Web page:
Having a strong support system is essential for foster and adoptive parents. It’s one of the essentials that we wished we had known before starting this journey. You’ll experience many joyful moments, but there will be days when you’ll need a strong second line to back you up.
As a foster parent, you’re caring for a child during their toughest season of life. While doing so, you’re coaching and supporting the ones those that, in many cases, caused difficulty for the child.
And, you’re doing so with the expectation that child will go back. For adoption, there’s a whole other set of issues to walk your child through. In other words: it’s hard, messy, unending work.
Community can be formed in a thousand different ways. It could be formed from a church or a faith community, group of friends, extended family or community support groups. We are blessed to a have a combination of many of these circles. Your community will expand and contract over the seasons and evolve as you work through different needs. We’ve experienced that community…
Gives strength for the journey.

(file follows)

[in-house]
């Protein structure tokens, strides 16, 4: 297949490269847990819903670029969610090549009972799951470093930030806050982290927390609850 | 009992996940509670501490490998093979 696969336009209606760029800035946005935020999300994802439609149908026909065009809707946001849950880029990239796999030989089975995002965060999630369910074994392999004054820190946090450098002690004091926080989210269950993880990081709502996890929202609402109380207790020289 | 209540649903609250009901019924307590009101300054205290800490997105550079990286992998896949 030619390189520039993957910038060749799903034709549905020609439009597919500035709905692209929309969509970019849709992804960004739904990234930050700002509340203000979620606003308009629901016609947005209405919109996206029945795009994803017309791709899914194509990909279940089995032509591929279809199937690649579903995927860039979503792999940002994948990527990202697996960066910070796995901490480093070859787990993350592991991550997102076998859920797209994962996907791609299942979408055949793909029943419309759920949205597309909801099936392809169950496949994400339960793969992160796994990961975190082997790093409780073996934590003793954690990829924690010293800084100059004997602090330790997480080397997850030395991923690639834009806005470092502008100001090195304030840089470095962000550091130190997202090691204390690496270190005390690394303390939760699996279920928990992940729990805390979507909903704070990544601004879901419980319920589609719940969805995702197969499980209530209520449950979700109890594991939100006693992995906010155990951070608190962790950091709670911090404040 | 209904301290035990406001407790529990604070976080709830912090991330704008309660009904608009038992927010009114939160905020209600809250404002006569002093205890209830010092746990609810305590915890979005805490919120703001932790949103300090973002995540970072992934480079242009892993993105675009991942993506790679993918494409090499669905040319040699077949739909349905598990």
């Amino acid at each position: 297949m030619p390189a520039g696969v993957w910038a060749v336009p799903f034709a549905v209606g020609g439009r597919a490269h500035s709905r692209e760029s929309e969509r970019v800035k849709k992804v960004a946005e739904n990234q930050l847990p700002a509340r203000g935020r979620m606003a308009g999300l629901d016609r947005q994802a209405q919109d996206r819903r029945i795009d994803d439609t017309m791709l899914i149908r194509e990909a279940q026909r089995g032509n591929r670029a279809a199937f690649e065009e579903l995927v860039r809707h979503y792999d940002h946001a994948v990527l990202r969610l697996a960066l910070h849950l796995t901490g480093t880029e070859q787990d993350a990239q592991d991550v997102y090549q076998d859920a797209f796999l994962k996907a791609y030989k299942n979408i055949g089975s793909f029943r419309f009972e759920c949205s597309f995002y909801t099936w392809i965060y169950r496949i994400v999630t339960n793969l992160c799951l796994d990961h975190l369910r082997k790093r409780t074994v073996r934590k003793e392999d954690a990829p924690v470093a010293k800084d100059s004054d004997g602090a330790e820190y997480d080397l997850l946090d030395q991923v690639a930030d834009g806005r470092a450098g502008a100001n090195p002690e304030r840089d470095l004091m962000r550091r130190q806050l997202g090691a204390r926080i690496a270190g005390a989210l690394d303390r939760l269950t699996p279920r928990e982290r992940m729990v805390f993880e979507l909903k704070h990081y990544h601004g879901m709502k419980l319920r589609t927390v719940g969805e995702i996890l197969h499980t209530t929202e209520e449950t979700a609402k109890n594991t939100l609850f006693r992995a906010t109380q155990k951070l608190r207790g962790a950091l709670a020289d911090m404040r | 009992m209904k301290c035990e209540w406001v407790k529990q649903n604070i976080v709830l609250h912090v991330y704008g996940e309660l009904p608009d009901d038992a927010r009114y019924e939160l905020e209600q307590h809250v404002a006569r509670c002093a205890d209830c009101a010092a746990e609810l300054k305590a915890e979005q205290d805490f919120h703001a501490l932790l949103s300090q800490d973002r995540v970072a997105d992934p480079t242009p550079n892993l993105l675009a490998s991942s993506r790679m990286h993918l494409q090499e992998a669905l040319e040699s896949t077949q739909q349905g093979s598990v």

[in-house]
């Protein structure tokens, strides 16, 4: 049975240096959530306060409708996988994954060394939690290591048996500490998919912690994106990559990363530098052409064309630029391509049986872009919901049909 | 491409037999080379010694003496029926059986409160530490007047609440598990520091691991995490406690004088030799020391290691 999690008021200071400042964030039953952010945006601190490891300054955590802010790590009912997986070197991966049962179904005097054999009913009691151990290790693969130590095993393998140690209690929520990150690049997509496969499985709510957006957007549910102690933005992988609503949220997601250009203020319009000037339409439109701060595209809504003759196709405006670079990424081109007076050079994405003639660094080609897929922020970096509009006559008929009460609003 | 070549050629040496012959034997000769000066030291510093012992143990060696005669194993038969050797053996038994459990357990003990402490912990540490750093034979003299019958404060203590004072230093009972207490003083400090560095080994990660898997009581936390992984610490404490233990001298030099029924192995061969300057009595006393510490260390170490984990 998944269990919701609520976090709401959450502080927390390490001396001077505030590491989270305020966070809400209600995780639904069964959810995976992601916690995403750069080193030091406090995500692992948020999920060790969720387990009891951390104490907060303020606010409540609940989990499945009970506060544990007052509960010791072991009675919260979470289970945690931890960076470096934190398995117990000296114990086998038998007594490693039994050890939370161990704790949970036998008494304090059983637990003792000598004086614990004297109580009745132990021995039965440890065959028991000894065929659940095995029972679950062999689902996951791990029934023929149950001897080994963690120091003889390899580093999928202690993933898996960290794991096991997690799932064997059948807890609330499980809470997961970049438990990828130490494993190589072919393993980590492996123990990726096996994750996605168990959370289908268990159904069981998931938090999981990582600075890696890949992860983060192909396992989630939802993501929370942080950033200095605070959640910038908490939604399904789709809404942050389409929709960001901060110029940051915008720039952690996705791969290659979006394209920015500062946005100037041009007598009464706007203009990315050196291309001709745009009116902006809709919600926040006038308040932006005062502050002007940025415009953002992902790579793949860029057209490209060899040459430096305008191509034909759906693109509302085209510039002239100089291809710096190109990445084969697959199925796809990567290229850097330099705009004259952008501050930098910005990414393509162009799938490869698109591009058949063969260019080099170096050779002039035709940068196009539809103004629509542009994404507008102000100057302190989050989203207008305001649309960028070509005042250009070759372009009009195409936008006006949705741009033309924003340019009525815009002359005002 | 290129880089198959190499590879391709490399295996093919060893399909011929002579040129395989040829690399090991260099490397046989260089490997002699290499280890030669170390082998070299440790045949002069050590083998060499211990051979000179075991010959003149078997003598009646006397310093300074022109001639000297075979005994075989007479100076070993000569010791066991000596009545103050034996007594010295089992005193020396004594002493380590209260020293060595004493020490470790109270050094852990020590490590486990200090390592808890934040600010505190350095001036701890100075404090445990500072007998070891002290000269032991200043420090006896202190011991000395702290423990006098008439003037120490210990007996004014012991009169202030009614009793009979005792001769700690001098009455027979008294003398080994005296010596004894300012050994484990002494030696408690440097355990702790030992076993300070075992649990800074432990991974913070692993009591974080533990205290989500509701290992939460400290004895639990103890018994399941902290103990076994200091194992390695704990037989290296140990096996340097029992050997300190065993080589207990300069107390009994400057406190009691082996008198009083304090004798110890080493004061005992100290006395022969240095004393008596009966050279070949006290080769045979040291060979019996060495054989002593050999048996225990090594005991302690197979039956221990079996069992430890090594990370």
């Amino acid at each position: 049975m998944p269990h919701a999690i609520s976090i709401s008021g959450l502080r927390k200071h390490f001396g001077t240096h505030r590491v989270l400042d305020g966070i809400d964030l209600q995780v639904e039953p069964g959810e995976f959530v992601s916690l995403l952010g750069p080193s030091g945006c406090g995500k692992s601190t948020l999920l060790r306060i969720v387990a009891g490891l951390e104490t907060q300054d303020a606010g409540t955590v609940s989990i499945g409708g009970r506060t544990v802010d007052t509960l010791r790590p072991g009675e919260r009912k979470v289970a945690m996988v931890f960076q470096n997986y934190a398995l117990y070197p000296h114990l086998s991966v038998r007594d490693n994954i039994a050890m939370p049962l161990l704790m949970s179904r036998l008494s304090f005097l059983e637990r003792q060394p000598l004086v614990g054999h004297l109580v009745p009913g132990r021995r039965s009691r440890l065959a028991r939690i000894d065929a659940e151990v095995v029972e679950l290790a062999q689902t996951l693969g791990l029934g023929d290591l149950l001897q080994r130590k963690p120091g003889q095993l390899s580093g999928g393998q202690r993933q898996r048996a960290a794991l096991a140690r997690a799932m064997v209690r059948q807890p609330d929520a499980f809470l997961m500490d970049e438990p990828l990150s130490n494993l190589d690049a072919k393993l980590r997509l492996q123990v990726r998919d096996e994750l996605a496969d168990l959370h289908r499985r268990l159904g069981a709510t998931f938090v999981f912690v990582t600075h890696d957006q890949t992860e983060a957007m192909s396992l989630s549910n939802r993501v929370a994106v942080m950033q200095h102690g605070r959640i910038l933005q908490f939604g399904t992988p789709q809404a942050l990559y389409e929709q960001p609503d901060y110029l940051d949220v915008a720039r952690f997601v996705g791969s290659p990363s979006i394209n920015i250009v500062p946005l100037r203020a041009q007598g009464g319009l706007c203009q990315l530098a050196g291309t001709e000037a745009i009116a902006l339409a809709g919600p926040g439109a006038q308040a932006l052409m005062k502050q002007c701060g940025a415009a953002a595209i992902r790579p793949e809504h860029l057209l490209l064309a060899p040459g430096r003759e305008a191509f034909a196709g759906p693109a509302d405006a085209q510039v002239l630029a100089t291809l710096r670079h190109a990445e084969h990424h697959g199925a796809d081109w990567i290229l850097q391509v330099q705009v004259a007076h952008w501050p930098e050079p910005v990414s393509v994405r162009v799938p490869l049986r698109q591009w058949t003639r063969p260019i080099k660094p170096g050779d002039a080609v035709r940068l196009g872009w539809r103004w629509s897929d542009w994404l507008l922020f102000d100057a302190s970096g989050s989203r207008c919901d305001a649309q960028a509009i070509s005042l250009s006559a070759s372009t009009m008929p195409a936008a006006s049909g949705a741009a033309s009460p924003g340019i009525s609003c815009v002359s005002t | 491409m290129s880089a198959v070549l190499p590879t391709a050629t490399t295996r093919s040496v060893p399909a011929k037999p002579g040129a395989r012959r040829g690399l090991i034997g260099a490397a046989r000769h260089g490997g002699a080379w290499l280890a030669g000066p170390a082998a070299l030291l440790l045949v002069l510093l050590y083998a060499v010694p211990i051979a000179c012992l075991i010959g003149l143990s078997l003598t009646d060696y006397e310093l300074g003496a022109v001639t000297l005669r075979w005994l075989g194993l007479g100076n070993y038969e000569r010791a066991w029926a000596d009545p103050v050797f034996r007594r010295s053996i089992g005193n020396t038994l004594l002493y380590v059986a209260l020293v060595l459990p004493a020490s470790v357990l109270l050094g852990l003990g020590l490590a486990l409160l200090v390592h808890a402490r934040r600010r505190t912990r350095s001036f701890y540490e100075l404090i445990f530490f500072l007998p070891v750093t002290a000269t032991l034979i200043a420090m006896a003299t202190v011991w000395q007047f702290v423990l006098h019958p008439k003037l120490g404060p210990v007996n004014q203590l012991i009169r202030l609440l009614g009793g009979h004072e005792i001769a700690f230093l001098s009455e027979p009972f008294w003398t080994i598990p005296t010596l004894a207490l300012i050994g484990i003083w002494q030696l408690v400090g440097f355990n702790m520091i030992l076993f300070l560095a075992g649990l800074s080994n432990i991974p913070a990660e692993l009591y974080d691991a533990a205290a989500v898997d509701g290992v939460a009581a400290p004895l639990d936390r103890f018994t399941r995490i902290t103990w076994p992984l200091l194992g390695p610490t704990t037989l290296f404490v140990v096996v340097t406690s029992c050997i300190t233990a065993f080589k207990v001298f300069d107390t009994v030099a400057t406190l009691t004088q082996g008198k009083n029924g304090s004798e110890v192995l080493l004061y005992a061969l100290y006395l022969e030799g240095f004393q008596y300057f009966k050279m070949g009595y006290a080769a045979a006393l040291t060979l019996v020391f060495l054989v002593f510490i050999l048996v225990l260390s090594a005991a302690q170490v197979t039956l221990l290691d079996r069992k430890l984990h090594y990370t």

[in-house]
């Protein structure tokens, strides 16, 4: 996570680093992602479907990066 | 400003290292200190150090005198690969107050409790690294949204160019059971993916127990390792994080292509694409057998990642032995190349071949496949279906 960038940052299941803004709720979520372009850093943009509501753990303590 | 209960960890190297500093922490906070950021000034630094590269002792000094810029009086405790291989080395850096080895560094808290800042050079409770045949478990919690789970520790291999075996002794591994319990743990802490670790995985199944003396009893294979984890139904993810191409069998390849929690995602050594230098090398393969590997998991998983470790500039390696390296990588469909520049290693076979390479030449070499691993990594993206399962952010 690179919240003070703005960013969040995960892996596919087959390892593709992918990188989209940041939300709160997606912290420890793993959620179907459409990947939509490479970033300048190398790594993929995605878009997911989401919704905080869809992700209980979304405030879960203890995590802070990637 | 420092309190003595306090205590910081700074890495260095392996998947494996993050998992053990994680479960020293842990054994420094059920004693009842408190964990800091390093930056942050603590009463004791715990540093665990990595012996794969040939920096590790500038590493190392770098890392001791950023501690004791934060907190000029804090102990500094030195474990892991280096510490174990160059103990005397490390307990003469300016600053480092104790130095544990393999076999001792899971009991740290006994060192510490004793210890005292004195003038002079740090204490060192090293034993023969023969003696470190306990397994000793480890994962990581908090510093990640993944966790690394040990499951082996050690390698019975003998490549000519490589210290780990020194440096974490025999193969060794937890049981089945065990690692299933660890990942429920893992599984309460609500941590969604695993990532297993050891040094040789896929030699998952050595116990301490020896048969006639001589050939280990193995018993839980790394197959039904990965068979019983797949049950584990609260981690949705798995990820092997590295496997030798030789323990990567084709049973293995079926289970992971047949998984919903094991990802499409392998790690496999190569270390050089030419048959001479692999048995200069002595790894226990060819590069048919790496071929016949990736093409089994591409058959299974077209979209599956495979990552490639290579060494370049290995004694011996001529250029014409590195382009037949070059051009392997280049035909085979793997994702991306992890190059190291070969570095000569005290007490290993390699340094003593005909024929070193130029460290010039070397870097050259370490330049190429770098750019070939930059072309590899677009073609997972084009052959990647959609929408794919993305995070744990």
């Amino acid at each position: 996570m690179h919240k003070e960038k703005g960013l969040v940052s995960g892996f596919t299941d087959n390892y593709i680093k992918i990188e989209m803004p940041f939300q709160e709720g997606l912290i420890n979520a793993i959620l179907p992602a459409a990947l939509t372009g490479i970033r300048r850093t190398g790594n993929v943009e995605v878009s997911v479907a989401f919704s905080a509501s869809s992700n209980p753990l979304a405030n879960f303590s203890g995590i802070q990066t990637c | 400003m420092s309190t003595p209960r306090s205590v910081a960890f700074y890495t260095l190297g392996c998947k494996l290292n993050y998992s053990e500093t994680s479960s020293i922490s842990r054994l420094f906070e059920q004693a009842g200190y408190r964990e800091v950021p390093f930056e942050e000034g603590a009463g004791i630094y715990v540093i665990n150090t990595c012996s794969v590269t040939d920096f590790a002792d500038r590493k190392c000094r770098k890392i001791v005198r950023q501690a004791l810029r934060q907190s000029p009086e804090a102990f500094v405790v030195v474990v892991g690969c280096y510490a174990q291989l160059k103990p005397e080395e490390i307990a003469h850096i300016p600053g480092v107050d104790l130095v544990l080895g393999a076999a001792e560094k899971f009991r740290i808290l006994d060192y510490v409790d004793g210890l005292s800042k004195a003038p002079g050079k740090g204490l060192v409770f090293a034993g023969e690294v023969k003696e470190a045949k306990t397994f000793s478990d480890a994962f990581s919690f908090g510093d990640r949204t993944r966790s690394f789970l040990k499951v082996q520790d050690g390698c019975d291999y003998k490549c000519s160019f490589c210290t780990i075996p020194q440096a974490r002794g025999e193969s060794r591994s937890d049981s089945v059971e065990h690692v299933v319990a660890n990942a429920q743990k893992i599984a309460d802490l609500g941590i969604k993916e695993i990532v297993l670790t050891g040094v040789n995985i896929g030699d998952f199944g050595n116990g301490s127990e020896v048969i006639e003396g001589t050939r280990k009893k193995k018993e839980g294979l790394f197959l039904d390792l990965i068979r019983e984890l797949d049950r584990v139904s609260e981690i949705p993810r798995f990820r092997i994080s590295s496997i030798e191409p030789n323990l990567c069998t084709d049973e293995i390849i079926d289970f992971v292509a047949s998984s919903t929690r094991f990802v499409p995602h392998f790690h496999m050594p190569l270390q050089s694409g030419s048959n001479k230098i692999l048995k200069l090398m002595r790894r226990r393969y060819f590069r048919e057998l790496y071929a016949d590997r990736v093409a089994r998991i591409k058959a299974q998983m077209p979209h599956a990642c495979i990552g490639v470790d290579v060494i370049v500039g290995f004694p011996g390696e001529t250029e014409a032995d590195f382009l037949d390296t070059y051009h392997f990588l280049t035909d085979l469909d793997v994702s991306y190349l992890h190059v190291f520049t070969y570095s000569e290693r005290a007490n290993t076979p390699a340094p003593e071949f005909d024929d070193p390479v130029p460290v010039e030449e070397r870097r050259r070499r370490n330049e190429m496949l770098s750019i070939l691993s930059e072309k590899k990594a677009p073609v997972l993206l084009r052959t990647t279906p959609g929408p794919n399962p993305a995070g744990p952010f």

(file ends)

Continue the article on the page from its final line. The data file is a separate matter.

There are four basic types of supporters in your community. They will experience the highs and the lows alongside of you. When times are touch they’ll help share the burden, to give you encouragement, to simply listen, to distract you when you need a break. Often I find people in my community help me to see the bigger picture. Simply put, community gives you strength.
Supports the challenging moments.
You and your spouse both fall to flu-like illnesses at the same time. Your agency asks you to take in a newborn hooked on drugs and in the NICU. You find your adopted child in a mental health crisis years after they came into your home. These are the moments that happen in our world. Each of these is beyond your ability to cope on your own. Your community will walk with you through these tough moments.
Develops a healthy family.
Foster and adoptive families like to isolate. Just as light and darkness can’t coexist, community drives away isolation. In community, those around you will shape you. Those closest to us will encourage our strengths, support us in our weaknesses and challenge us in our faults. For me, the men that surround me point (and sometimes push) me in the direction of becoming the best husband and father I can be for my family.
Why is this so important to us? We’ve lived on the other side and never knew that we were so isolated. Even now in a healthy community, we tend to drift toward isolation. It’s insulating and it’s comfortable. Bottom line is this: We didn’t know how much we needed community until we found it. We didn’t know how essential it was until we walked through some of the most difficult weeks imaginable.
If you’re a foster or adoptive parent struggling with isolation, know you don’t have to walk this walk alone. Find a fellowship, or foster/adoptive support group, that encourages you to do life with others. It will change your life.